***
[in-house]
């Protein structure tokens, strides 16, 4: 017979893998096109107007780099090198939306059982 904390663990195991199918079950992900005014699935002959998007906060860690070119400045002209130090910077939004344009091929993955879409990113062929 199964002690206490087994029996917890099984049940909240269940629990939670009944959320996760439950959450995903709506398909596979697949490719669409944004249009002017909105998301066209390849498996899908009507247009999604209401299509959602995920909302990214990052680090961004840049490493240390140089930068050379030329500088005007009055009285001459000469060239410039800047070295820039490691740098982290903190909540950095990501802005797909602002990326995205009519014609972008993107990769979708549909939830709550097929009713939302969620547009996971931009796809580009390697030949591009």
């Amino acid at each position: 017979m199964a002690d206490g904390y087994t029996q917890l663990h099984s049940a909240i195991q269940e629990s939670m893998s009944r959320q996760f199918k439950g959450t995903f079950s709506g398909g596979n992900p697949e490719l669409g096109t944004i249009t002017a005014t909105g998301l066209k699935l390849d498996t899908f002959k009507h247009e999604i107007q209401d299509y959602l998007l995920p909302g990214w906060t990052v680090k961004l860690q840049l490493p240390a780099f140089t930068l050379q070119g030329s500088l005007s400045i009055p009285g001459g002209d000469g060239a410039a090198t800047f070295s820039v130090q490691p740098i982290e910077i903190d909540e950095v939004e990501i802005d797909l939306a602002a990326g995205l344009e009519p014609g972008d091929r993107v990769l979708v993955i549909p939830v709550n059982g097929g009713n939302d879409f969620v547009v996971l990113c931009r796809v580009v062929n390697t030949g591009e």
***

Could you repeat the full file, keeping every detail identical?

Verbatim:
[in-house]
């Protein structure tokens, strides 16, 4: 017979893998096109107007780099090198939306059982 904390663990195991199918079950992900005014699935002959998007906060860690070119400045002209130090910077939004344009091929993955879409990113062929 199964002690206490087994029996917890099984049940909240269940629990939670009944959320996760439950959450995903709506398909596979697949490719669409944004249009002017909105998301066209390849498996899908009507247009999604209401299509959602995920909302990214990052680090961004840049490493240390140089930068050379030329500088005007009055009285001459000469060239410039800047070295820039490691740098982290903190909540950095990501802005797909602002990326995205009519014609972008993107990769979708549909939830709550097929009713939302969620547009996971931009796809580009390697030949591009």
């Amino acid at each position: 017979m199964a002690d206490g904390y087994t029996q917890l663990h099984s049940a909240i195991q269940e629990s939670m893998s009944r959320q996760f199918k439950g959450t995903f079950s709506g398909g596979n992900p697949e490719l669409g096109t944004i249009t002017a005014t909105g998301l066209k699935l390849d498996t899908f002959k009507h247009e999604i107007q209401d299509y959602l998007l995920p909302g990214w906060t990052v680090k961004l860690q840049l490493p240390a780099f140089t930068l050379q070119g030329s500088l005007s400045i009055p009285g001459g002209d000469g060239a410039a090198t800047f070295s820039v130090q490691p740098i982290e910077i903190d909540e950095v939004e990501i802005d797909l939306a602002a990326g995205l344009e009519p014609g972008d091929r993107v990769l979708v993955i549909p939830v709550n059982g097929g009713n939302d879409f969620v547009v996971l990113c931009r796809v580009v062929n390697t030949g591009e």